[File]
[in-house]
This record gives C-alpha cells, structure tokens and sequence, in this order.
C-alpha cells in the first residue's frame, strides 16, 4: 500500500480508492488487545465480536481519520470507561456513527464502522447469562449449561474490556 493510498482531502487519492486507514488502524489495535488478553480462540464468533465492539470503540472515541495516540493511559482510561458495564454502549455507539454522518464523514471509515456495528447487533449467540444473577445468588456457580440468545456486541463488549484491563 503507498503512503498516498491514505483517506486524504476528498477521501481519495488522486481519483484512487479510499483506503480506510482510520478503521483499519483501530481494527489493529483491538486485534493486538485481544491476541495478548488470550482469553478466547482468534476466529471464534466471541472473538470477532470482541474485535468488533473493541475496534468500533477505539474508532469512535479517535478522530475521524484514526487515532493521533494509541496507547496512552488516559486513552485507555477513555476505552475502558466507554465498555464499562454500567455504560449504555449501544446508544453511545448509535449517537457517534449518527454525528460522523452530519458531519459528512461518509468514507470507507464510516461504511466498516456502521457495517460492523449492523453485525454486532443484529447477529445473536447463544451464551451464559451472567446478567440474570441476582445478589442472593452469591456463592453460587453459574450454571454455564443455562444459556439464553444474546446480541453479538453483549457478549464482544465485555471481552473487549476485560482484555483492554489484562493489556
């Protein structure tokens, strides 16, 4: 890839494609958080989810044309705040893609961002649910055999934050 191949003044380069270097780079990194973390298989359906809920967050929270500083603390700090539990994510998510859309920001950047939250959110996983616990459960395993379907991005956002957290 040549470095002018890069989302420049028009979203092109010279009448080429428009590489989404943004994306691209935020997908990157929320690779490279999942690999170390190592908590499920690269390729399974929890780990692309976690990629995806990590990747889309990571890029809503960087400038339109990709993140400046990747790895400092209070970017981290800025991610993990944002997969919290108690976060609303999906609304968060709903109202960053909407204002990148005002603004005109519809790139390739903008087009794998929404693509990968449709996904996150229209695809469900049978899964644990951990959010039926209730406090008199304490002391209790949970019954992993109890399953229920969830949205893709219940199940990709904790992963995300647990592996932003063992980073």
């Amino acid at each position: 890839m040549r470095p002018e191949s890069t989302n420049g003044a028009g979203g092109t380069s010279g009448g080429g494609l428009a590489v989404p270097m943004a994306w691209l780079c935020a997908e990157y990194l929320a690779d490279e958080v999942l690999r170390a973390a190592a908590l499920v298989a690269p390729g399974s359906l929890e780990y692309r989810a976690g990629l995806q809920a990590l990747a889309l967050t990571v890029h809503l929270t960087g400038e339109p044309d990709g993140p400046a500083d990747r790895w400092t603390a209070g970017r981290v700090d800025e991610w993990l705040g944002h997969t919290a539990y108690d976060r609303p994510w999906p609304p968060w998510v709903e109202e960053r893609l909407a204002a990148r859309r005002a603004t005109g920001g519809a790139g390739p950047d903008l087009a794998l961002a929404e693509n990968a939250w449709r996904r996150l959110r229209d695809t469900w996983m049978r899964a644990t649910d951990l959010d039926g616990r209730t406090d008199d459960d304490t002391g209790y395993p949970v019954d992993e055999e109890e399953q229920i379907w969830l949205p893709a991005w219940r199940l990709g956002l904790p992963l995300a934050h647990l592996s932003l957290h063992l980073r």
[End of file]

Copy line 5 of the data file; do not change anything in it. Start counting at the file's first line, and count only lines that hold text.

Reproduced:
């Amino acid at each position: 890839m040549r470095p002018e191949s890069t989302n420049g003044a028009g979203g092109t380069s010279g009448g080429g494609l428009a590489v989404p270097m943004a994306w691209l780079c935020a997908e990157y990194l929320a690779d490279e958080v999942l690999r170390a973390a190592a908590l499920v298989a690269p390729g399974s359906l929890e780990y692309r989810a976690g990629l995806q809920a990590l990747a889309l967050t990571v890029h809503l929270t960087g400038e339109p044309d990709g993140p400046a500083d990747r790895w400092t603390a209070g970017r981290v700090d800025e991610w993990l705040g944002h997969t919290a539990y108690d976060r609303p994510w999906p609304p968060w998510v709903e109202e960053r893609l909407a204002a990148r859309r005002a603004t005109g920001g519809a790139g390739p950047d903008l087009a794998l961002a929404e693509n990968a939250w449709r996904r996150l959110r229209d695809t469900w996983m049978r899964a644990t649910d951990l959010d039926g616990r209730t406090d008199d459960d304490t002391g209790y395993p949970v019954d992993e055999e109890e399953q229920i379907w969830l949205p893709a991005w219940r199940l990709g956002l904790p992963l995300a934050h647990l592996s932003l957290h063992l980073r």